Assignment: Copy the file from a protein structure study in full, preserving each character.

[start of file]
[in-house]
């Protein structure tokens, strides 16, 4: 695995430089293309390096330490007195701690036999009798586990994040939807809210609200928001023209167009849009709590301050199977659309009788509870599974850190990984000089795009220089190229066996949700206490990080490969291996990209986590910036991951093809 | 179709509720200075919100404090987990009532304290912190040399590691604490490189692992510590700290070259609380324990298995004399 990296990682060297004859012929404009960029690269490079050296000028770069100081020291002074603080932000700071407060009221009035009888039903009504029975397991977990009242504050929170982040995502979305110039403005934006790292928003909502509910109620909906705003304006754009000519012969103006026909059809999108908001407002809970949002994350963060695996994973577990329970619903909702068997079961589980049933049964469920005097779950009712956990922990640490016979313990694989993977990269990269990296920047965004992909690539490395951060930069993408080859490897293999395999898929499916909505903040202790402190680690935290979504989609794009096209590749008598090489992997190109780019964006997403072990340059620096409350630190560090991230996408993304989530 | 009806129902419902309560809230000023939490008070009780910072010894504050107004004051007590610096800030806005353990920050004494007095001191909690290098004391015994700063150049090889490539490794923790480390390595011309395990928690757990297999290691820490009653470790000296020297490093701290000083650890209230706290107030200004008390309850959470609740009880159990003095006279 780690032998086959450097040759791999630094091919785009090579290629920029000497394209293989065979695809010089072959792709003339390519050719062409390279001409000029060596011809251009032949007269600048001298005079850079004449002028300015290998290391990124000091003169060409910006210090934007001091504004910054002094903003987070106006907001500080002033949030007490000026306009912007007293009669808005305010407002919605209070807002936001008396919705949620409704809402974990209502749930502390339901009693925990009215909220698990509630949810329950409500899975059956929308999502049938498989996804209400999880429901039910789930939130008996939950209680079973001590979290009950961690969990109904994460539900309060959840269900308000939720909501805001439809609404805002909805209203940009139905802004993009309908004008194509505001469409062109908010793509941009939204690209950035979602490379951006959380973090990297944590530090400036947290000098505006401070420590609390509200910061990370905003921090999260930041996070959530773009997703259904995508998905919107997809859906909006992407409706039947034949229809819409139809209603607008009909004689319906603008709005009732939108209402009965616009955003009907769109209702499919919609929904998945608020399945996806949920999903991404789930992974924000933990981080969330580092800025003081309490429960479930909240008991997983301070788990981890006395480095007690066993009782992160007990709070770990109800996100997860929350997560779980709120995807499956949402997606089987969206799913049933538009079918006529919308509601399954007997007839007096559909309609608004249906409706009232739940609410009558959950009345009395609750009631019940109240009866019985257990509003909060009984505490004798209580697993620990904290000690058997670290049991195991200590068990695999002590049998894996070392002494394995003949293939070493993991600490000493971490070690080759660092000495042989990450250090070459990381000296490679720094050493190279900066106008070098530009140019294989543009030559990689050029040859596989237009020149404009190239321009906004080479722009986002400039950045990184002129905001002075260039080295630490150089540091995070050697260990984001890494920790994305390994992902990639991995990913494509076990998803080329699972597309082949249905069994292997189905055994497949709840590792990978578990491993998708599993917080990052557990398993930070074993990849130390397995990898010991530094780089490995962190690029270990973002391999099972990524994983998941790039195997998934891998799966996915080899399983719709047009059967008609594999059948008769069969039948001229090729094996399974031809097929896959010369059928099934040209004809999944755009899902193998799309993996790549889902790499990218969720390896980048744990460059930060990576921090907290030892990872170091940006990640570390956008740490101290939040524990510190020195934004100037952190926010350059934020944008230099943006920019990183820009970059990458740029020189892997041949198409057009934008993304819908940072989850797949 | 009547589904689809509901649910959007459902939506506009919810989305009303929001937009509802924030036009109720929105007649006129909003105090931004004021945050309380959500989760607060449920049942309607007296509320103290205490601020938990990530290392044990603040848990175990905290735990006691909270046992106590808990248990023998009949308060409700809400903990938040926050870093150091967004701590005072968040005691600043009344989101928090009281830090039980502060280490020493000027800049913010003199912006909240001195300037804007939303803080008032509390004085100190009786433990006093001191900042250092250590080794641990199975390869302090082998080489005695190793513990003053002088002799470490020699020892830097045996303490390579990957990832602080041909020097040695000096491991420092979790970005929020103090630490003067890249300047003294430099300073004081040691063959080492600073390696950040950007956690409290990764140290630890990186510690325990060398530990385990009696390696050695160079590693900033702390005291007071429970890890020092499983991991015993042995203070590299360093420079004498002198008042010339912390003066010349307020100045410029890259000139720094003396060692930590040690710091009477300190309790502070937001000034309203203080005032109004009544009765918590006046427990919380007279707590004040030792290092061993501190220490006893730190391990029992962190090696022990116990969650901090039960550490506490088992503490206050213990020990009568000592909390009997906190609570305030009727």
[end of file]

[in-house]
């Protein structure tokens, strides 16, 4: 695995430089293309390096330490007195701690036999009798586990994040939807809210609200928001023209167009849009709590301050199977659309009788509870599974850190990984000089795009220089190229066996949700206490990080490969291996990209986590910036991951093809 | 179709509720200075919100404090987990009532304290912190040399590691604490490189692992510590700290070259609380324990298995004399 990296990682060297004859012929404009960029690269490079050296000028770069100081020291002074603080932000700071407060009221009035009888039903009504029975397991977990009242504050929170982040995502979305110039403005934006790292928003909502509910109620909906705003304006754009000519012969103006026909059809999108908001407002809970949002994350963060695996994973577990329970619903909702068997079961589980049933049964469920005097779950009712956990922990640490016979313990694989993977990269990269990296920047965004992909690539490395951060930069993408080859490897293999395999898929499916909505903040202790402190680690935290979504989609794009096209590749008598090489992997190109780019964006997403072990340059620096409350630190560090991230996408993304989530 | 009806129902419902309560809230000023939490008070009780910072010894504050107004004051007590610096800030806005353990920050004494007095001191909690290098004391015994700063150049090889490539490794923790480390390595011309395990928690757990297999290691820490009653470790000296020297490093701290000083650890209230706290107030200004008390309850959470609740009880159990003095006279 780690032998086959450097040759791999630094091919785009090579290629920029000497394209293989065979695809010089072959792709003339390519050719062409390279001409000029060596011809251009032949007269600048001298005079850079004449002028300015290998290391990124000091003169060409910006210090934007001091504004910054002094903003987070106006907001500080002033949030007490000026306009912007007293009669808005305010407002919605209070807002936001008396919705949620409704809402974990209502749930502390339901009693925990009215909220698990509630949810329950409500899975059956929308999502049938498989996804209400999880429901039910789930939130008996939950209680079973001590979290009950961690969990109904994460539900309060959840269900308000939720909501805001439809609404805002909805209203940009139905802004993009309908004008194509505001469409062109908010793509941009939204690209950035979602490379951006959380973090990297944590530090400036947290000098505006401070420590609390509200910061990370905003921090999260930041996070959530773009997703259904995508998905919107997809859906909006992407409706039947034949229809819409139809209603607008009909004689319906603008709005009732939108209402009965616009955003009907769109209702499919919609929904998945608020399945996806949920999903991404789930992974924000933990981080969330580092800025003081309490429960479930909240008991997983301070788990981890006395480095007690066993009782992160007990709070770990109800996100997860929350997560779980709120995807499956949402997606089987969206799913049933538009079918006529919308509601399954007997007839007096559909309609608004249906409706009232739940609410009558959950009345009395609750009631019940109240009866019985257990509003909060009984505490004798209580697993620990904290000690058997670290049991195991200590068990695999002590049998894996070392002494394995003949293939070493993991600490000493971490070690080759660092000495042989990450250090070459990381000296490679720094050493190279900066106008070098530009140019294989543009030559990689050029040859596989237009020149404009190239321009906004080479722009986002400039950045990184002129905001002075260039080295630490150089540091995070050697260990984001890494920790994305390994992902990639991995990913494509076990998803080329699972597309082949249905069994292997189905055994497949709840590792990978578990491993998708599993917080990052557990398993930070074993990849130390397995990898010991530094780089490995962190690029270990973002391999099972990524994983998941790039195997998934891998799966996915080899399983719709047009059967008609594999059948008769069969039948001229090729094996399974031809097929896959010369059928099934040209004809999944755009899902193998799309993996790549889902790499990218969720390896980048744990460059930060990576921090907290030892990872170091940006990640570390956008740490101290939040524990510190020195934004100037952190926010350059934020944008230099943006920019990183820009970059990458740029020189892997041949198409057009934008993304819908940072989850797949 | 009547589904689809509901649910959007459902939506506009919810989305009303929001937009509802924030036009109720929105007649006129909003105090931004004021945050309380959500989760607060449920049942309607007296509320103290205490601020938990990530290392044990603040848990175990905290735990006691909270046992106590808990248990023998009949308060409700809400903990938040926050870093150091967004701590005072968040005691600043009344989101928090009281830090039980502060280490020493000027800049913010003199912006909240001195300037804007939303803080008032509390004085100190009786433990006093001191900042250092250590080794641990199975390869302090082998080489005695190793513990003053002088002799470490020699020892830097045996303490390579990957990832602080041909020097040695000096491991420092979790970005929020103090630490003067890249300047003294430099300073004081040691063959080492600073390696950040950007956690409290990764140290630890990186510690325990060398530990385990009696390696050695160079590693900033702390005291007071429970890890020092499983991991015993042995203070590299360093420079004498002198008042010339912390003066010349307020100045410029890259000139720094003396060692930590040690710091009477300190309790502070937001000034309203203080005032109004009544009765918590006046427990919380007279707590004040030792290092061993501190220490006893730190391990029992962190090696022990116990969650901090039960550490506490088992503490206050213990020990009568000592909390009997906190609570305030009727």